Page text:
A case of Williams syndrome with suspected coexisting ectopic aldosterone-producing tumor in the liver

Endocrinol Diabetes Metab Case Rep. 2020 Sep 23;2020:20-0057. doi: 10.1530/EDM-20-0057. Online ahead of print.


Summary: A 31-year-old man with Williams syndrome (WS) was referred to our hospital because of a 9-year history of hypertension, hypokalemia, and high plasma aldosterone concentration to renin activity ratio. A diagnosis of primary aldosteronism (PA) was clinically confirmed but an abdominal CT scan showed no abnormal findings in his adrenal glands. However, a 13-mm hypervascular tumor in the posterosuperior segment of the right hepatic lobe was detected. Adrenal venous sampling (AVS) subsequently revealed the presence of an extended tributary of the right adrenal vein to the liver surrounding the tumor. Segmental AVS further demonstrated a high plasma aldosterone concentration (PAC) in the right superior tributary vein draining the tumor. Laparoscopic partial hepatectomy was performed. The resected tumor histologically separated from the liver was composed of clear cells, immunohistochemically positive for aldesterone synthase (CYP11B2), and subsequently diagnosed as aldosterone-producing adrenal adenoma. After surgery, his blood pressure, serum potassium level, plasma renin activity and PAC were normalized. To the best of our knowledge, this is the first report of WS associated with PA. WS harbors a high prevalence of hypertension and therefore PA should be considered when managing the patients with WS and hypertension. In this case, the CT findings alone could not differentiate the adrenal rest tumor. Our case, therefore, highlights the usefulness of segmental AVS to distinguish adrenal tumors from hepatic adrenal rest tumors.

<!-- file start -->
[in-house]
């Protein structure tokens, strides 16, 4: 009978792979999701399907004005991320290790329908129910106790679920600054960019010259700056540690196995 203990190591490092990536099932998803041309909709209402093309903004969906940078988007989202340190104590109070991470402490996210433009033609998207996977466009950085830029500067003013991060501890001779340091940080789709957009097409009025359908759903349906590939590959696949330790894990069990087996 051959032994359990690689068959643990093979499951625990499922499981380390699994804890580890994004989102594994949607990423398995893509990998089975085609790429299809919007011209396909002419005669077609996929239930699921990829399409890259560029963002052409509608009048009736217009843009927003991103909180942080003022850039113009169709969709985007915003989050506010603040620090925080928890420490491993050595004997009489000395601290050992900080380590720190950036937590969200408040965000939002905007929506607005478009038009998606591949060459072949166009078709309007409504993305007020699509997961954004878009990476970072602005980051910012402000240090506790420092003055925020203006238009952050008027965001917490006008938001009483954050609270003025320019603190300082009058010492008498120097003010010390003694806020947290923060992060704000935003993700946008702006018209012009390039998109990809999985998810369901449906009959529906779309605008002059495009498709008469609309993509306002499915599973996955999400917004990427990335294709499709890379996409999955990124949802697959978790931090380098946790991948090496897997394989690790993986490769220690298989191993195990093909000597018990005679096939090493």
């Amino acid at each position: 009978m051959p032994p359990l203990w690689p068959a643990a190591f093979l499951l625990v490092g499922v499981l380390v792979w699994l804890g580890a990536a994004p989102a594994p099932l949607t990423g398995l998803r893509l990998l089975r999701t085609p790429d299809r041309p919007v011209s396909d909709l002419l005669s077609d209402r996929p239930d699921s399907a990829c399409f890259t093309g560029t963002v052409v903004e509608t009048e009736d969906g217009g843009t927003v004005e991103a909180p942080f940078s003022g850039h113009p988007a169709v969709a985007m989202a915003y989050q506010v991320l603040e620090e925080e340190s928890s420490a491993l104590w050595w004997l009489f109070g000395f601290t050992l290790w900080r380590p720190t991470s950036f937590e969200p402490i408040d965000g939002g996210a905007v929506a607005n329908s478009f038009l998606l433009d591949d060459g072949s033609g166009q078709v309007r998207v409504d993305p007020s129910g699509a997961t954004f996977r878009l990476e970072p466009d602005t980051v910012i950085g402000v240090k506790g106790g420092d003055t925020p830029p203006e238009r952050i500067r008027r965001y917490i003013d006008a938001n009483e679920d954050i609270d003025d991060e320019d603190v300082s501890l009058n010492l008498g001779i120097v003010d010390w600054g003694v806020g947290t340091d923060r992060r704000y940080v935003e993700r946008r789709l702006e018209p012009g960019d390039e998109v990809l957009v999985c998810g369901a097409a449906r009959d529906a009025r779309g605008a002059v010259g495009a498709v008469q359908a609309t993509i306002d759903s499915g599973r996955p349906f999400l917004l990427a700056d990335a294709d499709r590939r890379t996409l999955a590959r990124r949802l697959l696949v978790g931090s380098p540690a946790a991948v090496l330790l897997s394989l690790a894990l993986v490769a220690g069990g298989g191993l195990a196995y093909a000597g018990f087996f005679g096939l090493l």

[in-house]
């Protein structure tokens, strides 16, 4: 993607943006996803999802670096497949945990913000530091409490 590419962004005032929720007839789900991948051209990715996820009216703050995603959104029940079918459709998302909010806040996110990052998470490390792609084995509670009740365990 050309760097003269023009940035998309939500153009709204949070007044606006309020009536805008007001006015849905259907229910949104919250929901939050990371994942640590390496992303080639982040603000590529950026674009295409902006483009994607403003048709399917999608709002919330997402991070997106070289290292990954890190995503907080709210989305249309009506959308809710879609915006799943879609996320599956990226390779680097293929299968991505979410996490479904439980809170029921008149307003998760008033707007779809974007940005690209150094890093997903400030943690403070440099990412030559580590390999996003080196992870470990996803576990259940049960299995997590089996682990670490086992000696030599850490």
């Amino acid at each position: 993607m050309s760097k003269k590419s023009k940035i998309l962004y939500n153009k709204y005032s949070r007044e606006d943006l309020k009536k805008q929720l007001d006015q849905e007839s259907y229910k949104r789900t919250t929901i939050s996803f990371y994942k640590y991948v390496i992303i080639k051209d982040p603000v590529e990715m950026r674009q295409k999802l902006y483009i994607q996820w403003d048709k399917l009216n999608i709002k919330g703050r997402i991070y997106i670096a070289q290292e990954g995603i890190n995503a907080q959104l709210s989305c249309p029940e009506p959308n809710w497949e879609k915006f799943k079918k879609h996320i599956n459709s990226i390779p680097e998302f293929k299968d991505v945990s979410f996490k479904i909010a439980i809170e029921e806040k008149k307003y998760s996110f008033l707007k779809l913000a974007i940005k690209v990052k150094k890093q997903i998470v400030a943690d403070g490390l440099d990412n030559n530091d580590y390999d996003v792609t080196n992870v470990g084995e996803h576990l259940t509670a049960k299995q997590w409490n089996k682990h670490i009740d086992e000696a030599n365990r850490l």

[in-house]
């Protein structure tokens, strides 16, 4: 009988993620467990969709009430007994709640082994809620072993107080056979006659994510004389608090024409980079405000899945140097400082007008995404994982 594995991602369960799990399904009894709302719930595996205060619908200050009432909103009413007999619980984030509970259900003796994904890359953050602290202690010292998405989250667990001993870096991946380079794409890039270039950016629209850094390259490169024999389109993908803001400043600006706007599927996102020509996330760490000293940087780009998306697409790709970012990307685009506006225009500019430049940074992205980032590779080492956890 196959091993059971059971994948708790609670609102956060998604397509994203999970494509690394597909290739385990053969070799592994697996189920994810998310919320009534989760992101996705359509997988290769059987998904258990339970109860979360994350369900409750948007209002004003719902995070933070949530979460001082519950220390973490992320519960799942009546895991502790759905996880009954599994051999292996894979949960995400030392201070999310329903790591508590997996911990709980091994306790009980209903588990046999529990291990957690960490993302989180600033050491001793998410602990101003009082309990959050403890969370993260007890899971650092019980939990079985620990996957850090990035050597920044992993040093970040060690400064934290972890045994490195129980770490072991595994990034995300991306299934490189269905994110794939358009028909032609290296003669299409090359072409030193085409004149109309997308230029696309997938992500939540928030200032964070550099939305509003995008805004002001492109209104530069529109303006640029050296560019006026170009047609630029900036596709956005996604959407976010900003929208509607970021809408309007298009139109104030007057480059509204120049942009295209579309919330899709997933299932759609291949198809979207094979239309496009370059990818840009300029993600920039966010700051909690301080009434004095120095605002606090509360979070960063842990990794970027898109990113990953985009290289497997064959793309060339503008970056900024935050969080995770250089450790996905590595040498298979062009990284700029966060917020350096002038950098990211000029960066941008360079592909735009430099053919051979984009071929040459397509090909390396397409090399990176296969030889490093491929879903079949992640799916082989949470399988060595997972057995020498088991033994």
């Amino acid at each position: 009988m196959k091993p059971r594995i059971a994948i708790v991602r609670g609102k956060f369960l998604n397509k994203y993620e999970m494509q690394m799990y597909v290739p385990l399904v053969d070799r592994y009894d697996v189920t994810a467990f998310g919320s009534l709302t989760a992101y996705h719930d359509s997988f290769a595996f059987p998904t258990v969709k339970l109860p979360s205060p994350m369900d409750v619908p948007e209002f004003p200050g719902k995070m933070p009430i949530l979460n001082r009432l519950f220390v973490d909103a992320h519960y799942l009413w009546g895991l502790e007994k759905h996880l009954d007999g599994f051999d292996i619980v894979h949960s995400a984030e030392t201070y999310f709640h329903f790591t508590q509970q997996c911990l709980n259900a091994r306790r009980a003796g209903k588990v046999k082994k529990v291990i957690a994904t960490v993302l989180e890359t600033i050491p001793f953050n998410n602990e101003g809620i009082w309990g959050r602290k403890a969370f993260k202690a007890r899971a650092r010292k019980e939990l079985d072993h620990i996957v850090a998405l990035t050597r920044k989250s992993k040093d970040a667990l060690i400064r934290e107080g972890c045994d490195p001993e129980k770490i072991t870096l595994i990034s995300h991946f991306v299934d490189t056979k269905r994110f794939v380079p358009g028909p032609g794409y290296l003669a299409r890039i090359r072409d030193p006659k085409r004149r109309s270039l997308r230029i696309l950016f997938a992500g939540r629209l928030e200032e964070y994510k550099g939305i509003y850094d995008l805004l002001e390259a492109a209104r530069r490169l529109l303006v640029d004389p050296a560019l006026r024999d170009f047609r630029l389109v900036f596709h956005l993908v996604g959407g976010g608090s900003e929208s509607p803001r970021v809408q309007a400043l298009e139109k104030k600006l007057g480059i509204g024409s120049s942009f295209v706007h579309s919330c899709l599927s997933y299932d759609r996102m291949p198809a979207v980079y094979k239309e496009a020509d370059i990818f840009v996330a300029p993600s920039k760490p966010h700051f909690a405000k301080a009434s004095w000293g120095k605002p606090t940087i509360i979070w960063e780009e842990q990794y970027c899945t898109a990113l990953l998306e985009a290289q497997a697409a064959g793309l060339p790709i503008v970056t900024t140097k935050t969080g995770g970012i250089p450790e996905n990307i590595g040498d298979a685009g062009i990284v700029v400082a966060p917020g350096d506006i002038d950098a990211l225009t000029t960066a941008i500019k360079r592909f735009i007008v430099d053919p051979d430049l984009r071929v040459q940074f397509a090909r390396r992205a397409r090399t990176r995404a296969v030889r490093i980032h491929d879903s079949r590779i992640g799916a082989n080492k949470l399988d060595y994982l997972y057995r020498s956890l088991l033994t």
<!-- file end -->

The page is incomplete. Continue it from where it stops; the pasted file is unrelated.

Learning points: Williams syndrome (WS) is a rare genetic disorder, characterized by a constellation of medical and cognitive findings, with a hallmark feature of generalized arteriopathy presenting as stenoses of elastic arteries and hypertension. WS is a disease with a high frequency of hypertension but the renin-aldosterone system in WS cases has not been studied at all. If a patient with WS had hypertension and severe hypokalemia, low PRA and high ARR, the coexistence of primary aldosteronism (PA) should be considered. Adrenal rest tumors are thought to arise from aberrant adrenal tissues and are a rare cause of PA. Hepatic adrenal rest tumor (HART) should be considered in the differential diagnosis when detecting a mass in the right hepatic lobe. Segmental adrenal venous sampling could contribute to distinguish adrenal tumors from HART.